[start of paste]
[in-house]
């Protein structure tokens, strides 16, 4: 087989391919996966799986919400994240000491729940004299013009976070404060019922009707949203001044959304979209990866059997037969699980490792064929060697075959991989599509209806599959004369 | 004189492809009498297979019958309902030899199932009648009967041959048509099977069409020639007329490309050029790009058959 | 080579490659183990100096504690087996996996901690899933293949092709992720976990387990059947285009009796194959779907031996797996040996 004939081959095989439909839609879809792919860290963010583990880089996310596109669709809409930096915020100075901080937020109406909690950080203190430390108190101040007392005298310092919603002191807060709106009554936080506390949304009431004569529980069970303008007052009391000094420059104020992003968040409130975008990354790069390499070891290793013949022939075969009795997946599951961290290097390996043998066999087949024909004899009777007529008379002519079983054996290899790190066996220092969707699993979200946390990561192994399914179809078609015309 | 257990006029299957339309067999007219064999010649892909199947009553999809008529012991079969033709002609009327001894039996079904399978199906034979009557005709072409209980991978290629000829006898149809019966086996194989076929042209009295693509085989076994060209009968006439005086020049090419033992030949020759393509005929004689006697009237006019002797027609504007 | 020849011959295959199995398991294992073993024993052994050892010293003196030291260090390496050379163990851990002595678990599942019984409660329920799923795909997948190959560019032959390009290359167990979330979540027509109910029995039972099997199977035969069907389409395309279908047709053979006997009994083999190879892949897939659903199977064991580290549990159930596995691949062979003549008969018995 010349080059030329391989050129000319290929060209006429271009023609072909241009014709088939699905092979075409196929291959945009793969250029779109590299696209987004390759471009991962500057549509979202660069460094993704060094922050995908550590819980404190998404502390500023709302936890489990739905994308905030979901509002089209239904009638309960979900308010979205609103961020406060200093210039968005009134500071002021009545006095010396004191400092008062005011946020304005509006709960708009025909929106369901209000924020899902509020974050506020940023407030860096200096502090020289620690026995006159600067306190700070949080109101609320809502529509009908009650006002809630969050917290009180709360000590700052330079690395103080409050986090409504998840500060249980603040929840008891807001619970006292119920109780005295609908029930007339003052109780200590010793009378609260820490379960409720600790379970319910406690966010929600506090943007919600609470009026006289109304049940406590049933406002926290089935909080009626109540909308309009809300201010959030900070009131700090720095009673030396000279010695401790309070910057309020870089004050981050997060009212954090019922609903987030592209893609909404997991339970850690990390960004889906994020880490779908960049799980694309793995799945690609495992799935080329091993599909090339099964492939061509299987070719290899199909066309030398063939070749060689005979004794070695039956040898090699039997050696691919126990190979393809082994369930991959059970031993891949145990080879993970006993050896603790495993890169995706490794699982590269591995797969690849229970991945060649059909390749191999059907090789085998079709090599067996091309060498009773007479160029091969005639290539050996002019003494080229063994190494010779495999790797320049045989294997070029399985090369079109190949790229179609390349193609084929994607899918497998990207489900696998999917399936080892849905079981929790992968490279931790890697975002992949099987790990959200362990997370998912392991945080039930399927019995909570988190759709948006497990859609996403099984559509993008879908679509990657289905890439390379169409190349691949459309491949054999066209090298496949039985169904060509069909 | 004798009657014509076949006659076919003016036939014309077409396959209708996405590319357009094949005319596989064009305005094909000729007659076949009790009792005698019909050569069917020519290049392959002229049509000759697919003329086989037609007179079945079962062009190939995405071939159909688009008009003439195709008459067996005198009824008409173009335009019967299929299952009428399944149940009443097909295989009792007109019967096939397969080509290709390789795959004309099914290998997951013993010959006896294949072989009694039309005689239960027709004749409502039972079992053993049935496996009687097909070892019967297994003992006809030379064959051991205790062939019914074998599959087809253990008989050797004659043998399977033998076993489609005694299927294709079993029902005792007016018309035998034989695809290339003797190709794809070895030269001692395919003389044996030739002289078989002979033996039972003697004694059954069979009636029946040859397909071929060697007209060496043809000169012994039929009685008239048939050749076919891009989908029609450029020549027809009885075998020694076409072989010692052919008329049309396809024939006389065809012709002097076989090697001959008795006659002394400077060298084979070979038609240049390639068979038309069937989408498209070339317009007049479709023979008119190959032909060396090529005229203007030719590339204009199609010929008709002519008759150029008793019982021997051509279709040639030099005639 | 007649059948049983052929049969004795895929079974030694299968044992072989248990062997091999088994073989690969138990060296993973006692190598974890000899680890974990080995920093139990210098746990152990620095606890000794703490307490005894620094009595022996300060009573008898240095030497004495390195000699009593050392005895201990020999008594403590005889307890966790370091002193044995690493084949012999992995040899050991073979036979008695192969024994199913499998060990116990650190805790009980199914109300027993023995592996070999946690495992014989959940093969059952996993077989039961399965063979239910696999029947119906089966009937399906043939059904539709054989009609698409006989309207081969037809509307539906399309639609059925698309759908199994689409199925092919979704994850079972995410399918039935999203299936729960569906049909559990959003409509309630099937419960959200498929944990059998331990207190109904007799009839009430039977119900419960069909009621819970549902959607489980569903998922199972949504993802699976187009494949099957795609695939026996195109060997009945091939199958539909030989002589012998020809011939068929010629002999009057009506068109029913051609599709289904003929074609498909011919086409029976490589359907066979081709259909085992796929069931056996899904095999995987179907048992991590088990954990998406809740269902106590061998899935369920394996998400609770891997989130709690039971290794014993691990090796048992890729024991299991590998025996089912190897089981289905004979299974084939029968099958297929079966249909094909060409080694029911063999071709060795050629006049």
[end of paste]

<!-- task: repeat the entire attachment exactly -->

[in-house]
């Protein structure tokens, strides 16, 4: 087989391919996966799986919400994240000491729940004299013009976070404060019922009707949203001044959304979209990866059997037969699980490792064929060697075959991989599509209806599959004369 | 004189492809009498297979019958309902030899199932009648009967041959048509099977069409020639007329490309050029790009058959 | 080579490659183990100096504690087996996996901690899933293949092709992720976990387990059947285009009796194959779907031996797996040996 004939081959095989439909839609879809792919860290963010583990880089996310596109669709809409930096915020100075901080937020109406909690950080203190430390108190101040007392005298310092919603002191807060709106009554936080506390949304009431004569529980069970303008007052009391000094420059104020992003968040409130975008990354790069390499070891290793013949022939075969009795997946599951961290290097390996043998066999087949024909004899009777007529008379002519079983054996290899790190066996220092969707699993979200946390990561192994399914179809078609015309 | 257990006029299957339309067999007219064999010649892909199947009553999809008529012991079969033709002609009327001894039996079904399978199906034979009557005709072409209980991978290629000829006898149809019966086996194989076929042209009295693509085989076994060209009968006439005086020049090419033992030949020759393509005929004689006697009237006019002797027609504007 | 020849011959295959199995398991294992073993024993052994050892010293003196030291260090390496050379163990851990002595678990599942019984409660329920799923795909997948190959560019032959390009290359167990979330979540027509109910029995039972099997199977035969069907389409395309279908047709053979006997009994083999190879892949897939659903199977064991580290549990159930596995691949062979003549008969018995 010349080059030329391989050129000319290929060209006429271009023609072909241009014709088939699905092979075409196929291959945009793969250029779109590299696209987004390759471009991962500057549509979202660069460094993704060094922050995908550590819980404190998404502390500023709302936890489990739905994308905030979901509002089209239904009638309960979900308010979205609103961020406060200093210039968005009134500071002021009545006095010396004191400092008062005011946020304005509006709960708009025909929106369901209000924020899902509020974050506020940023407030860096200096502090020289620690026995006159600067306190700070949080109101609320809502529509009908009650006002809630969050917290009180709360000590700052330079690395103080409050986090409504998840500060249980603040929840008891807001619970006292119920109780005295609908029930007339003052109780200590010793009378609260820490379960409720600790379970319910406690966010929600506090943007919600609470009026006289109304049940406590049933406002926290089935909080009626109540909308309009809300201010959030900070009131700090720095009673030396000279010695401790309070910057309020870089004050981050997060009212954090019922609903987030592209893609909404997991339970850690990390960004889906994020880490779908960049799980694309793995799945690609495992799935080329091993599909090339099964492939061509299987070719290899199909066309030398063939070749060689005979004794070695039956040898090699039997050696691919126990190979393809082994369930991959059970031993891949145990080879993970006993050896603790495993890169995706490794699982590269591995797969690849229970991945060649059909390749191999059907090789085998079709090599067996091309060498009773007479160029091969005639290539050996002019003494080229063994190494010779495999790797320049045989294997070029399985090369079109190949790229179609390349193609084929994607899918497998990207489900696998999917399936080892849905079981929790992968490279931790890697975002992949099987790990959200362990997370998912392991945080039930399927019995909570988190759709948006497990859609996403099984559509993008879908679509990657289905890439390379169409190349691949459309491949054999066209090298496949039985169904060509069909 | 004798009657014509076949006659076919003016036939014309077409396959209708996405590319357009094949005319596989064009305005094909000729007659076949009790009792005698019909050569069917020519290049392959002229049509000759697919003329086989037609007179079945079962062009190939995405071939159909688009008009003439195709008459067996005198009824008409173009335009019967299929299952009428399944149940009443097909295989009792007109019967096939397969080509290709390789795959004309099914290998997951013993010959006896294949072989009694039309005689239960027709004749409502039972079992053993049935496996009687097909070892019967297994003992006809030379064959051991205790062939019914074998599959087809253990008989050797004659043998399977033998076993489609005694299927294709079993029902005792007016018309035998034989695809290339003797190709794809070895030269001692395919003389044996030739002289078989002979033996039972003697004694059954069979009636029946040859397909071929060697007209060496043809000169012994039929009685008239048939050749076919891009989908029609450029020549027809009885075998020694076409072989010692052919008329049309396809024939006389065809012709002097076989090697001959008795006659002394400077060298084979070979038609240049390639068979038309069937989408498209070339317009007049479709023979008119190959032909060396090529005229203007030719590339204009199609010929008709002519008759150029008793019982021997051509279709040639030099005639 | 007649059948049983052929049969004795895929079974030694299968044992072989248990062997091999088994073989690969138990060296993973006692190598974890000899680890974990080995920093139990210098746990152990620095606890000794703490307490005894620094009595022996300060009573008898240095030497004495390195000699009593050392005895201990020999008594403590005889307890966790370091002193044995690493084949012999992995040899050991073979036979008695192969024994199913499998060990116990650190805790009980199914109300027993023995592996070999946690495992014989959940093969059952996993077989039961399965063979239910696999029947119906089966009937399906043939059904539709054989009609698409006989309207081969037809509307539906399309639609059925698309759908199994689409199925092919979704994850079972995410399918039935999203299936729960569906049909559990959003409509309630099937419960959200498929944990059998331990207190109904007799009839009430039977119900419960069909009621819970549902959607489980569903998922199972949504993802699976187009494949099957795609695939026996195109060997009945091939199958539909030989002589012998020809011939068929010629002999009057009506068109029913051609599709289904003929074609498909011919086409029976490589359907066979081709259909085992796929069931056996899904095999995987179907048992991590088990954990998406809740269902106590061998899935369920394996998400609770891997989130709690039971290794014993691990090796048992890729024991299991590998025996089912190897089981289905004979299974084939029968099958297929079966249909094909060409080694029911063999071709060795050629006049």